There is a map of Southern California drawn up in 1925 by Paramount Studios to illustrate the variety of locations available to filmmakers throughout the region. It‘s disorienting indeed, like one of those post-card maps of America that shows only places like Manhattan, Tennessee, and Brooklyn, Texas. On it, the Salton Sea has been renamed the Red Sea. Venice Beach has become Venice, Italy, and lies just down the Santa Monica coastline from Wales, the Malay coast, the coast of Spain, Holland, Africa, the Nile River and Long Island Sound. Farther inland is Sherwood Forest, England, and hard up against the Nevada border one finds Siberia, the French Alps, Switzerland, New England and ”Wyoming Cattle Ranches.“ Across the border, there is nothing . . . just the Sudan Desert.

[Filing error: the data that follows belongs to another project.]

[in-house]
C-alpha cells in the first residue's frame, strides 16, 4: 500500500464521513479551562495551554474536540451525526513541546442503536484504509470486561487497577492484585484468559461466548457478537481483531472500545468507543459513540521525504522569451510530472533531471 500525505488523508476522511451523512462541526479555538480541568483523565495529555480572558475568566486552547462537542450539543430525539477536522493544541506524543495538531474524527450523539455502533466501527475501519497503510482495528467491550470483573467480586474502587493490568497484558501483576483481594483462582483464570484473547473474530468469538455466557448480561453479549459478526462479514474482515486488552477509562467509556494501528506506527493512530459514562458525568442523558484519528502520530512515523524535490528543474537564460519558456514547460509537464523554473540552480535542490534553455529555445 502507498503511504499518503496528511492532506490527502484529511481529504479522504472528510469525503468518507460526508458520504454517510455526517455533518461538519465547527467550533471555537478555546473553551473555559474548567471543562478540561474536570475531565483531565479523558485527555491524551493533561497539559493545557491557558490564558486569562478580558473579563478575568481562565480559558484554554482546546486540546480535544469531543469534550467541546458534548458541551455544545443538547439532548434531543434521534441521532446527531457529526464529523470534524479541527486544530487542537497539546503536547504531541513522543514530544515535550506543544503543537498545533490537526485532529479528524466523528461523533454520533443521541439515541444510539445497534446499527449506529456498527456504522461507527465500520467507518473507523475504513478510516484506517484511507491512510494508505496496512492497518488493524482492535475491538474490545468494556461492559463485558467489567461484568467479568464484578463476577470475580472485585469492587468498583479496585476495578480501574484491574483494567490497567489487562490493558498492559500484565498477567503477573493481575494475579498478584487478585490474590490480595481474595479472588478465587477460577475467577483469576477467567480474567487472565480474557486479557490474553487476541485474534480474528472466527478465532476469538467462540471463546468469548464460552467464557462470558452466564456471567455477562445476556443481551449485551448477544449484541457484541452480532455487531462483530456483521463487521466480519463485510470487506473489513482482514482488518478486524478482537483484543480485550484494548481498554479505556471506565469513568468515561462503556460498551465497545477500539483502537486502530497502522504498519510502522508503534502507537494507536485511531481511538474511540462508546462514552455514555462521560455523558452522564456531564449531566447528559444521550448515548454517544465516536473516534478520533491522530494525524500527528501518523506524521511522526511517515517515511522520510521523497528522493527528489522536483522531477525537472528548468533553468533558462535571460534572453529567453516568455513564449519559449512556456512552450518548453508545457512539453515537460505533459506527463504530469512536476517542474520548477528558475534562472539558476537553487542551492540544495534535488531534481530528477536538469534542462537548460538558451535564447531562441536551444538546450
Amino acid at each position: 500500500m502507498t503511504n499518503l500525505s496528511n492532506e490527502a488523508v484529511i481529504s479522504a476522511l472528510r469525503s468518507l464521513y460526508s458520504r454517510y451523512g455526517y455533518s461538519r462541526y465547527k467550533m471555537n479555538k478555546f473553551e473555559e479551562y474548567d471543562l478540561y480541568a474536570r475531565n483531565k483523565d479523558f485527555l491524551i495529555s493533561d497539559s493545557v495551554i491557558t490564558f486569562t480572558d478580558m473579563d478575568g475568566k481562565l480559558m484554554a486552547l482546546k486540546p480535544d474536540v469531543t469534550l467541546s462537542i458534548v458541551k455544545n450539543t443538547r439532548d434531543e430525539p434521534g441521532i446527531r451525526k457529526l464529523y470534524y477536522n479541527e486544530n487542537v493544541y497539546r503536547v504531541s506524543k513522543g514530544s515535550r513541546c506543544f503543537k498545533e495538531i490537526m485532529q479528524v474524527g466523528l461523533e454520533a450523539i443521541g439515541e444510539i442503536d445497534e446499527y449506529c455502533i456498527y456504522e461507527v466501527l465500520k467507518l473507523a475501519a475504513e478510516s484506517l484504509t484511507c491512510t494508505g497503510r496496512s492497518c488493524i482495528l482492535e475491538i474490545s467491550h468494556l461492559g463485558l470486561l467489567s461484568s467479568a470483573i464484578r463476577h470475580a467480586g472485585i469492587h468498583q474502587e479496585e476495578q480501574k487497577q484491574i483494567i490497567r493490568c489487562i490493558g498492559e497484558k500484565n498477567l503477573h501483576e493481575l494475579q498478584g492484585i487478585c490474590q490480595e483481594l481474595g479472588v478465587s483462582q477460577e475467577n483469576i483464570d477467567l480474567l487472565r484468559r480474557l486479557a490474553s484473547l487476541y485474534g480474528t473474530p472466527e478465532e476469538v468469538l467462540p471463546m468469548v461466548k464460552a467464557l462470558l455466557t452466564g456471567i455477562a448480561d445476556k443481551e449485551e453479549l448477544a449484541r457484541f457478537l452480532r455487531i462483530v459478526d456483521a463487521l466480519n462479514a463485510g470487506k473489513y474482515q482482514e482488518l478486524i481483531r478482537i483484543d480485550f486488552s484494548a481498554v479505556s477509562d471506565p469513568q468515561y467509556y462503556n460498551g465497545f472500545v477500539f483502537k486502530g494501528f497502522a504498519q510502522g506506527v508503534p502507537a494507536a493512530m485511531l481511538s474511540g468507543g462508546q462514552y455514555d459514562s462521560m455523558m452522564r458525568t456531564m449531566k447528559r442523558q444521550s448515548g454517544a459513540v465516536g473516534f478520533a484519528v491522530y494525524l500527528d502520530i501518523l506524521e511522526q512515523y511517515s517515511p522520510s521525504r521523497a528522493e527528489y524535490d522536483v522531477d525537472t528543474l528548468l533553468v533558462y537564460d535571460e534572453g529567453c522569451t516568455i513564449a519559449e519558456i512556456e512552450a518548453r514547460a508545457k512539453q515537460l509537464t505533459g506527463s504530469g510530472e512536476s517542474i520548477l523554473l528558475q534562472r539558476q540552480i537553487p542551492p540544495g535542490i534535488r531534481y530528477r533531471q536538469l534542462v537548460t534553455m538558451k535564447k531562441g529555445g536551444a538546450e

This infinitely adaptable version of Southern California is just one alternative perspective on the region, another imaginary means of carving sense and logic (and in this case, profit) from its wildly varying landscapes. Everybody constructs his own California, depending on the angle from which he approaches it: Hockney, Hitchcock, Horkheimer and Adorno, Sirk, Woody Guthrie, Robert Frank, Isherwood and Chaplin, Tupac Shakur, Nathanael West, Tom Waits, F. Scott Fitzgerald, Chester Himes and Raymond Chandler — try reconciling any two or more of their mutually antagonistic re-imaginings of L.A., Hollywood and California. Then there are the perspectives of native-born and newly arrived Latinos, Asian immigrants, gays and lesbians, avant-gardists, and political and aesthetic dissidents of every stripe. This isn’t merely a rainbow coalition of opposed L.A.s; it‘s a kaleidoscope.